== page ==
Regardless of where you live, when you think of autumn colors, you think of New England. You might not instantly think of Cape Cod because the name conjures images of sandy beaches, fishing boats, quaint old homes – and lobster rolls. But the peninsula has its own unique fall foliage that’s worth a drive, a hike – or both!

Here are some of our best bets for experiencing it in all its glory.

Tree-mendous Color
One exploration advantage Cape Cod has is its unique climate. The temperatures stay warmer later into the season, enabling the Cape to show off its profusion of rich autumn colors when the show is over and done in other parts of New England. Hiking in summer has its pitfalls, such as bothersome bugs like fleas and ticks. But you can enjoy treks on mild days in November and December - without worrying about these pests as much.

Take your pick of one of Cape Cod’s many conservation land trails that meander across the peninsula. You’ll see plenty of pitch pines, black oaks, red cedar and white oaks. The needles of the pines take on a golden hue in autumn, while the black oaks go red and white oaks turn to a wine color. The red cedar refuses to go with the flow and keeps a touch of green in the landscape even into autumn. In addition to an abundance of native pines, the woodlands are interspersed with red maple, beech, and black locust for colorful accents, all adding their swaths to the palette.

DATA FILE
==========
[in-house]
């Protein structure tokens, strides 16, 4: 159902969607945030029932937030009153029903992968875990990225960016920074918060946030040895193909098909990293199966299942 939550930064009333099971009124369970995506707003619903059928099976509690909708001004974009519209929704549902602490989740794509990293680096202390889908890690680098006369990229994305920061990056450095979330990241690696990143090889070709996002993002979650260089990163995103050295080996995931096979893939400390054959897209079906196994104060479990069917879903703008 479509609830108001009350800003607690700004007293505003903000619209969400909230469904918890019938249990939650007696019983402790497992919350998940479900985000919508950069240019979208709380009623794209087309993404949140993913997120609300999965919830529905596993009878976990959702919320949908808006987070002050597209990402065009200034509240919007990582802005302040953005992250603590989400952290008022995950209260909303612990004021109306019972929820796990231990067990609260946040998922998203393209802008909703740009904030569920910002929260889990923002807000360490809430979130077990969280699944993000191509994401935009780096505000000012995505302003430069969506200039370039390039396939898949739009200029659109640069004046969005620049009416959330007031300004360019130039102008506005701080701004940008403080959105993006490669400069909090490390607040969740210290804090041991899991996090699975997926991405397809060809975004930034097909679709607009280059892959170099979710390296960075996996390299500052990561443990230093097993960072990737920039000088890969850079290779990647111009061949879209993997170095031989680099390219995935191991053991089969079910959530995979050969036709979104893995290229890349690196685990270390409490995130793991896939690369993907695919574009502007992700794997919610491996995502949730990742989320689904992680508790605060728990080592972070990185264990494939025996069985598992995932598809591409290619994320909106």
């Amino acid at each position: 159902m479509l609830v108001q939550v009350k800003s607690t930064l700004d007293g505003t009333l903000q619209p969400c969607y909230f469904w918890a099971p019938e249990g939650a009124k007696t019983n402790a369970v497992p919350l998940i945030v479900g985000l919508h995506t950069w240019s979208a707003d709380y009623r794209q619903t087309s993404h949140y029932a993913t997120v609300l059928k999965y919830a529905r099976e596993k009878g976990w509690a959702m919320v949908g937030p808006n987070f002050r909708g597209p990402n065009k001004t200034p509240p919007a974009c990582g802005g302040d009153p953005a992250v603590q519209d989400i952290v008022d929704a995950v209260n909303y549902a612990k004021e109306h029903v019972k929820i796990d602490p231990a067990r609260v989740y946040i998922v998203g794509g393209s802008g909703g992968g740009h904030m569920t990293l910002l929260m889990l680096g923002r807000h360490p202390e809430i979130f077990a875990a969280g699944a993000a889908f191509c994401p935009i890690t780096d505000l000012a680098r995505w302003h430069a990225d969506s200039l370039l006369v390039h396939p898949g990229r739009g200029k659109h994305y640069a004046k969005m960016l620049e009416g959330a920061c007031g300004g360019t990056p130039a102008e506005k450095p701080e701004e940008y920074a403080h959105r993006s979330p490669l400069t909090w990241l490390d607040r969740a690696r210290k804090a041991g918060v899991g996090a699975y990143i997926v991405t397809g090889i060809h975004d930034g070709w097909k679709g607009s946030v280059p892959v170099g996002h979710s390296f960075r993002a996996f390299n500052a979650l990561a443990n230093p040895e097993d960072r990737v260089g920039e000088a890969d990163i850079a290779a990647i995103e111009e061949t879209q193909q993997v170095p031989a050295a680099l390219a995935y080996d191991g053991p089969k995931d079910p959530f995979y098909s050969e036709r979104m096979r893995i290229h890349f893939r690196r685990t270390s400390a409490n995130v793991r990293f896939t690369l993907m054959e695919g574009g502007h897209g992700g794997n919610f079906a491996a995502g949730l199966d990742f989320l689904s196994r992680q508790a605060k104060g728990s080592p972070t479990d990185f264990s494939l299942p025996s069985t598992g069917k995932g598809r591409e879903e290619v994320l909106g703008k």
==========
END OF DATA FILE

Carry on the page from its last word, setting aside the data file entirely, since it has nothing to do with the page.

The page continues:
Trails of Trees
Great fall hikes with peak foliage awaits on such nature trails as the Bell's Neck Conservation Area in Harwich, Mashpee Woodlands in Mashpee, Beebe Woods in Falmouth and Fort Hill in Eastham. Romping along the woodland and salt marsh trails at Cape Cod Museum of Natural History in Brewster is also an autumn treat. The trails of Camp Cod National Seashore are ideal if you want seascapes to go with your woodlands.

Crowes Pasture Conservation Area offers a peaceful and scenic respite. In addition to the native trees, you'll find 42 acres of beautiful red cranberry bogs, which bloom from September through November. Don’t plan on picking the fruit - the bogs are protected under the state’s natural wetlands act.

People aren’t the only ones trying to get a glimpse of the amazing fall colors on the conservation land trails. A walk in the woods might get you up close and personal with the native wildlife. Even on frosty mornings, you’re likely to see deer, rabbits, fox, and, of course – wild turkeys. Many bird species nest in the forests through winter, and the gulls are ever-present.
The cape had its native trees when the Pilgrims arrived, but over the centuries, settlers brought new varieties to villages and the countryside. As a result, the forests of the cape are an eye-pleasing kaleidoscope of cultural and natural influences blended into a magnificent mosaic. In villages, you’ll see stately elms along streets and the dazzling aspens whose shimmering leaves change to gold in the autumn breezes.

About the blogger: K. DeShawn Smith caught a fish on his first camping trip and he’s been hooked on the outdoors ever since, whether viewed from the deck of a luxurious ski lodge or on a trail deep in the woods. He first visited Cape Cod as a teenager and returns every year for the fall colors - and of course, the fish.